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Should You Get the COVID-19 Vaccine If You Have MS?

A female healthcare worker in a mask and gloved giving a vaccine to an older masked man in a wheelchair.

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Key Takeaways

  • Some people with multiple sclerosis (MS) are at higher risk for severe COVID-19 and are therefore eligible for early vaccination.
  • According to the National Multiple Sclerosis Society, both the Moderna and Pfizer-BioNTech vaccines are safe for people with MS. The organization has not yet made a decision about the Janssen/Johnson & Johnson vaccine.
  • If you have MS, talk to your doctor before getting vaccinated—especially if you are being treated with disease-modifying therapies (including Ocrevus, Lemtrada, Rituximab, Mavenclad, and Kesimpta) which may reduce the effectiveness of the COVID-19 vaccine.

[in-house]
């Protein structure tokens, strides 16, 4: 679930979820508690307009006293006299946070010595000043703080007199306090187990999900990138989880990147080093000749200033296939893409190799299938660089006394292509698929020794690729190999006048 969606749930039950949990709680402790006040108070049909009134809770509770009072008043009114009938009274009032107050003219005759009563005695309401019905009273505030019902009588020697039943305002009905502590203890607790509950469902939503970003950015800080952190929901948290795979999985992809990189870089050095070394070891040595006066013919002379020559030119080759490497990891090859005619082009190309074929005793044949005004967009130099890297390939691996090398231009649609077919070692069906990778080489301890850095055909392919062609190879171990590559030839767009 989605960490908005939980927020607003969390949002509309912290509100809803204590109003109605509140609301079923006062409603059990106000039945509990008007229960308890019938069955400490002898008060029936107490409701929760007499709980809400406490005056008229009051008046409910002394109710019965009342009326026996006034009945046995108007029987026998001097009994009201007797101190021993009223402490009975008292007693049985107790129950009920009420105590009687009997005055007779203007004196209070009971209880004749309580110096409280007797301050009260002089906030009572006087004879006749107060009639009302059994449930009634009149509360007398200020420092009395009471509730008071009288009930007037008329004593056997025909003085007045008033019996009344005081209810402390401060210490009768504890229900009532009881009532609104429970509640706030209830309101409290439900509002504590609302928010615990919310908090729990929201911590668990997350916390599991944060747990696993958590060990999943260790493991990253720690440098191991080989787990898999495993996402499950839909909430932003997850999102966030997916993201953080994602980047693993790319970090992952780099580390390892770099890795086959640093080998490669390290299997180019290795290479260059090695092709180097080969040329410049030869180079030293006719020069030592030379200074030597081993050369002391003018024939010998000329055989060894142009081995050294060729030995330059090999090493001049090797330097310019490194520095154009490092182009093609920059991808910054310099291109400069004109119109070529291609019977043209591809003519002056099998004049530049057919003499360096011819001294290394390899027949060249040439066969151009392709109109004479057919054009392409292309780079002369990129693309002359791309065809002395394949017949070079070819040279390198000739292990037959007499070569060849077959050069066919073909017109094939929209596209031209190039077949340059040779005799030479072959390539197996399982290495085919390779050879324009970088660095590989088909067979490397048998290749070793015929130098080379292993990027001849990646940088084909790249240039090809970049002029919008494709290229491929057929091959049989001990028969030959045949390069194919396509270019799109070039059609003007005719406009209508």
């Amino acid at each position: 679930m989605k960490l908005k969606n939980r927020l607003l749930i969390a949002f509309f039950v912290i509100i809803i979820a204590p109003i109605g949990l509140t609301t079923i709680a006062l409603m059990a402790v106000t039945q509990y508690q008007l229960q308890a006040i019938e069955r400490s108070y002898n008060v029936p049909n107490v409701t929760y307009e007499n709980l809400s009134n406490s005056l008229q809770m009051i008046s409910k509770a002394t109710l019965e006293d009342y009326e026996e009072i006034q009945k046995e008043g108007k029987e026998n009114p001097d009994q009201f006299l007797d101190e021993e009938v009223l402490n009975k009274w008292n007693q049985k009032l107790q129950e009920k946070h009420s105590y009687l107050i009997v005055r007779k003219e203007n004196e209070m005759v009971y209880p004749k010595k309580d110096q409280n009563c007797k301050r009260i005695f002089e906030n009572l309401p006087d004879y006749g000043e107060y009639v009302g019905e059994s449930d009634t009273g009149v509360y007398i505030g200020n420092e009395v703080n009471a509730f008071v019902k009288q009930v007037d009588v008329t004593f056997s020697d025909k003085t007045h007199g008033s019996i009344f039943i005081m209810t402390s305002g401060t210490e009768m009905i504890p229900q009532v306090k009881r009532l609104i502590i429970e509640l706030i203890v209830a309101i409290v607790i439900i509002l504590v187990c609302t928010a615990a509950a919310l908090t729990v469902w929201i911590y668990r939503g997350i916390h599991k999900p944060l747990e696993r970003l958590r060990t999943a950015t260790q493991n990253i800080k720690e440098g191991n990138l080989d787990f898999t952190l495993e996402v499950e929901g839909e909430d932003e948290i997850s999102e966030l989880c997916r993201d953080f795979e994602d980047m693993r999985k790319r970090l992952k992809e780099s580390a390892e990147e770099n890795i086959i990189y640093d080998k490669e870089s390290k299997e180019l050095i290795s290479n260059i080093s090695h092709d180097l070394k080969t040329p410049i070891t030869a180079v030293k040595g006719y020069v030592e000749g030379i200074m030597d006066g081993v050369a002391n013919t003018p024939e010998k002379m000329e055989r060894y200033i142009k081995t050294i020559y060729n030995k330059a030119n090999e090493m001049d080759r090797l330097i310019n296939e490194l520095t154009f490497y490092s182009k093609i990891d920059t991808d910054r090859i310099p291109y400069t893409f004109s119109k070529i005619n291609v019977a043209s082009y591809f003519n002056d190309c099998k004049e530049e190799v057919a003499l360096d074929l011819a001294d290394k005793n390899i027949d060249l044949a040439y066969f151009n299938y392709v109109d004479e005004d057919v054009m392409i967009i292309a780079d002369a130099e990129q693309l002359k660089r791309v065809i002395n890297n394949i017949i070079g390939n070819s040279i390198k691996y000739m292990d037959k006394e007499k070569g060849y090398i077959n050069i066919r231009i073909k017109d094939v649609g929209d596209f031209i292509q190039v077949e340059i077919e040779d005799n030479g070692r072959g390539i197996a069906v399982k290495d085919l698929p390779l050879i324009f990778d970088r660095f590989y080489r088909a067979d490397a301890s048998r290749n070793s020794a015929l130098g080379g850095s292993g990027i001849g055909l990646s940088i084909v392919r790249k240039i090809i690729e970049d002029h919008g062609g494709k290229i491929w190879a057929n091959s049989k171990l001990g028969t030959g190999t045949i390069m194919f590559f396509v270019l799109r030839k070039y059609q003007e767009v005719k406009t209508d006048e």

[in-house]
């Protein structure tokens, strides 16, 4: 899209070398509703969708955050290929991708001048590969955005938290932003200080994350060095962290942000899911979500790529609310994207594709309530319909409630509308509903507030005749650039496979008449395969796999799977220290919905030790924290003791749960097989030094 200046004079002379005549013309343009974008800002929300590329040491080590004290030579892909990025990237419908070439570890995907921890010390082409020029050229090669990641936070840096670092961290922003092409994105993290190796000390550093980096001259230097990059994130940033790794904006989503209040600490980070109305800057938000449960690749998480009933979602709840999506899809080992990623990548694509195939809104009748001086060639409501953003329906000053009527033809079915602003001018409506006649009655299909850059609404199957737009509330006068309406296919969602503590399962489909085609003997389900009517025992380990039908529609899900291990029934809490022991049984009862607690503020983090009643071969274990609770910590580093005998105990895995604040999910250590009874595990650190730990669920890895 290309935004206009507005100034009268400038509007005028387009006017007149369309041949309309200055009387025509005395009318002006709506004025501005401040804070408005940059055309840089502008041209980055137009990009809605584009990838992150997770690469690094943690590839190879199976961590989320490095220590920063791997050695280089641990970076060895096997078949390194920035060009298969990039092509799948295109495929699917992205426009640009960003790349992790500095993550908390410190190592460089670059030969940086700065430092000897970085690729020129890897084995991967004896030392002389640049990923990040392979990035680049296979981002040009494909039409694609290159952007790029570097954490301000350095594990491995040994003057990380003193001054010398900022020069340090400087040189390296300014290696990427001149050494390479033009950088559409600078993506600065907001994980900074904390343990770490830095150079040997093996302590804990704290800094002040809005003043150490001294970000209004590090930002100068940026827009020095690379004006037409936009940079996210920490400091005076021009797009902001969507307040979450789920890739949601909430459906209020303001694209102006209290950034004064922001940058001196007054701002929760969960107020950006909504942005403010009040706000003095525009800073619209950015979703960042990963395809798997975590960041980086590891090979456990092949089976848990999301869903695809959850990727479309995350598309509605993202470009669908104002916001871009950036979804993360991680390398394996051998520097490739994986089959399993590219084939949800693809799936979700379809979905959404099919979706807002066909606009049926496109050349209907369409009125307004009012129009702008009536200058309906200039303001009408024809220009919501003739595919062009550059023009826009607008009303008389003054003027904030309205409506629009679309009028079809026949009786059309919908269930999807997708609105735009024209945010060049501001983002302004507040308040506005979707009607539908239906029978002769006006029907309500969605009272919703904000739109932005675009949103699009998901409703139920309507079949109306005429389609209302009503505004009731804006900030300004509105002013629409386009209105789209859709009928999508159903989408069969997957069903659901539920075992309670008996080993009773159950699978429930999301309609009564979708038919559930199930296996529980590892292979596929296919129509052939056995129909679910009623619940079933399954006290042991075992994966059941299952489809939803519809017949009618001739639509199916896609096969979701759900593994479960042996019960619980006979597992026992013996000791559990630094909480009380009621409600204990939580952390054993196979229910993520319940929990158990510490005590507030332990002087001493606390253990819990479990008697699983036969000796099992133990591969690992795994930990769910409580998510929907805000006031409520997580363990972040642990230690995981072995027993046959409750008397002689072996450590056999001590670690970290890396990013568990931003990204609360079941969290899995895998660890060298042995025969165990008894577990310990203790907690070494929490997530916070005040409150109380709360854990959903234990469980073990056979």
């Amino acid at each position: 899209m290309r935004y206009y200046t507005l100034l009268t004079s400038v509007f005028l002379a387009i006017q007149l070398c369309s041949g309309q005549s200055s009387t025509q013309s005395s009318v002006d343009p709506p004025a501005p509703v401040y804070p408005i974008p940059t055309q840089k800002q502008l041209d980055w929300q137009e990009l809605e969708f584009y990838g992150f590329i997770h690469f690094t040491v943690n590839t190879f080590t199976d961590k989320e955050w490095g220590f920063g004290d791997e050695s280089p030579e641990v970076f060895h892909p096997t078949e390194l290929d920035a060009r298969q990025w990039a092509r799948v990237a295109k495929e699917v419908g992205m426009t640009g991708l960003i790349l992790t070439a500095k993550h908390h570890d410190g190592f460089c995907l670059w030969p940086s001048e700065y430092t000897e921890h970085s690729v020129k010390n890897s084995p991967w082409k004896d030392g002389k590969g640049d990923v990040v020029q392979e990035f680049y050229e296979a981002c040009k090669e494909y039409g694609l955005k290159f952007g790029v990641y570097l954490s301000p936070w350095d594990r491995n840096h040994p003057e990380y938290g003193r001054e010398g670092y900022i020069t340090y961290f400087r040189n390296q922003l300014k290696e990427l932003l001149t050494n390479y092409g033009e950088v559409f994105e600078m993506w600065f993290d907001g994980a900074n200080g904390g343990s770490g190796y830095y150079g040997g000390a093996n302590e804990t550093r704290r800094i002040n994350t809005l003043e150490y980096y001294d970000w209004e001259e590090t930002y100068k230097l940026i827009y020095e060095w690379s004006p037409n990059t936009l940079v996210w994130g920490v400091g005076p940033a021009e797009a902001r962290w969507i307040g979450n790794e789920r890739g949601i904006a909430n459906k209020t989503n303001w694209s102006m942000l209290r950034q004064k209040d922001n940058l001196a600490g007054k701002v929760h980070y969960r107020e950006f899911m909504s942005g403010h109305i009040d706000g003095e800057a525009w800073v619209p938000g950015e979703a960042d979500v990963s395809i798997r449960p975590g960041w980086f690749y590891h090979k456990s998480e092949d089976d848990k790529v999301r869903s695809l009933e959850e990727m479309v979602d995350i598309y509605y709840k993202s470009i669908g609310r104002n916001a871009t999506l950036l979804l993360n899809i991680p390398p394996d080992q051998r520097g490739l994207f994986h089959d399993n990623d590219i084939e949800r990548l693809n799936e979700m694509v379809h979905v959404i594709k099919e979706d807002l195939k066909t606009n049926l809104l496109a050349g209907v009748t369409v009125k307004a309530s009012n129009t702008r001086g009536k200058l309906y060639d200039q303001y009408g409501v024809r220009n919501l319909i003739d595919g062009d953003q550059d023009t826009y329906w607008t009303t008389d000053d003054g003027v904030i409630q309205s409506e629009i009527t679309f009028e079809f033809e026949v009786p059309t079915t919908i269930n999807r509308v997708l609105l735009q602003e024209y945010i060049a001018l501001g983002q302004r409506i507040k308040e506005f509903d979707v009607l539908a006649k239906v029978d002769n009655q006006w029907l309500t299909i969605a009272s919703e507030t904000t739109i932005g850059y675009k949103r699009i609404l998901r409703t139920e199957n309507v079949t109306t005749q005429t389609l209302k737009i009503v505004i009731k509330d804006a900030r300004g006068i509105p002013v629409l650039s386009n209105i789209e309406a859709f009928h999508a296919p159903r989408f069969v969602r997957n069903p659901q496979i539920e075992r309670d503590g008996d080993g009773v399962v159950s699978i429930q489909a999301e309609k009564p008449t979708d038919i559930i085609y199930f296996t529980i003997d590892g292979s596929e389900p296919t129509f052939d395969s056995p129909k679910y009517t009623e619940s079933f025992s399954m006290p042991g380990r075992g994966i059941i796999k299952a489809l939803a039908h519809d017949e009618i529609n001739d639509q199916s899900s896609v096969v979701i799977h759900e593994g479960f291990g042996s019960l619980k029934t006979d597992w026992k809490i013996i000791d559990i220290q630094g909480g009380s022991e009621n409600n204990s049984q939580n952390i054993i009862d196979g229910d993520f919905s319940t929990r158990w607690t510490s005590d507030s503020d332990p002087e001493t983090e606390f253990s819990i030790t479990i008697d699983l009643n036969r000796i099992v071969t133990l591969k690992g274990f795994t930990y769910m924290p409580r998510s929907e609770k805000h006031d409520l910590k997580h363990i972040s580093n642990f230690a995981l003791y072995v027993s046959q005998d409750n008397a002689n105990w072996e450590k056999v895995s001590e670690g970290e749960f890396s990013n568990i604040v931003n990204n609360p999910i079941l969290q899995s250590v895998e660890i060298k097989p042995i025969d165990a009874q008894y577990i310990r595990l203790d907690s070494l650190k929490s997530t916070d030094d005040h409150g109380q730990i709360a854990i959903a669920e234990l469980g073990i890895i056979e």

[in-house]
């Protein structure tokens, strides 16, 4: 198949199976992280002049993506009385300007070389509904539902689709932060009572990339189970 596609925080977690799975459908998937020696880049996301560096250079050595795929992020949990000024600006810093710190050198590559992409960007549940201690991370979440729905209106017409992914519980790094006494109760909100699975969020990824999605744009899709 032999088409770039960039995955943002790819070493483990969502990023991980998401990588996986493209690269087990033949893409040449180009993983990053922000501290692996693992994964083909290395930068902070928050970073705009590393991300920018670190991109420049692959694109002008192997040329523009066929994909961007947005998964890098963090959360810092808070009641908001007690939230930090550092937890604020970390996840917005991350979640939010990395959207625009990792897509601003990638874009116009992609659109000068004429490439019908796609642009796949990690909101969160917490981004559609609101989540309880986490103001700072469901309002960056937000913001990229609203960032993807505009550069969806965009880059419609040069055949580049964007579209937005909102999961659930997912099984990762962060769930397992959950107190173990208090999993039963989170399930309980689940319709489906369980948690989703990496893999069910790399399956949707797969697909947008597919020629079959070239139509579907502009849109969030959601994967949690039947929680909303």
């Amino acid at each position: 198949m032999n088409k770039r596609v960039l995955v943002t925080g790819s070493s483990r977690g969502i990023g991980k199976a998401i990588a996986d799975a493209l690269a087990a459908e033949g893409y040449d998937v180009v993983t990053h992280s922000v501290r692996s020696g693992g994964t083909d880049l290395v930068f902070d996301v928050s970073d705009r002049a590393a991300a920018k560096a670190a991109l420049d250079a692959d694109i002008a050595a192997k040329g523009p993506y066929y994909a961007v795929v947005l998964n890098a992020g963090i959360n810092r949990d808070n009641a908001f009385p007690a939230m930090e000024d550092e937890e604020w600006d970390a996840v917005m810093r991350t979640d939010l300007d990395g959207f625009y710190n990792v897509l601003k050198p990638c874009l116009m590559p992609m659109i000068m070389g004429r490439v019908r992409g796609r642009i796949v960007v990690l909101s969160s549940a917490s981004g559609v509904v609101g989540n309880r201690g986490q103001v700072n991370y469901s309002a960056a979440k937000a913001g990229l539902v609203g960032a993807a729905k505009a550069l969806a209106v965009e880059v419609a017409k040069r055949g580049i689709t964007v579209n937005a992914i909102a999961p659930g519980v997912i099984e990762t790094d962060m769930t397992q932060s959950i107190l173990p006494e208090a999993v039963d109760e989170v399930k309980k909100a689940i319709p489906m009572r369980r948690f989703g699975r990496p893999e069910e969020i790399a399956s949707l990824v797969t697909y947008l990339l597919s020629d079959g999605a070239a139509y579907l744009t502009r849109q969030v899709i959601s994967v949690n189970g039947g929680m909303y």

If you have multiple sclerosis (MS), you might be wondering if the condition places you at increased risk for COVID-19 and whether you will be eligible to receive a vaccine soon. While the answer is technically no, some of the indirect effects of the condition and several of its treatments can increase your susceptibility, so you will need to discuss the vaccine with your doctor.

Are People With MS at Higher Risk for COVID-19?

Julie Fiol, RN, the director of MS information and resources for the National Multiple Sclerosis Society (NMSS), tells Verywell that some of the indirect effects of MS and its treatment can increase a person's risk for COVID-19.

Although MS itself isn’t a risk factor for COVID-19, Fiol says that "certain factors associated with" it are. These include obesity, severe disability, heart conditions, and lung conditions.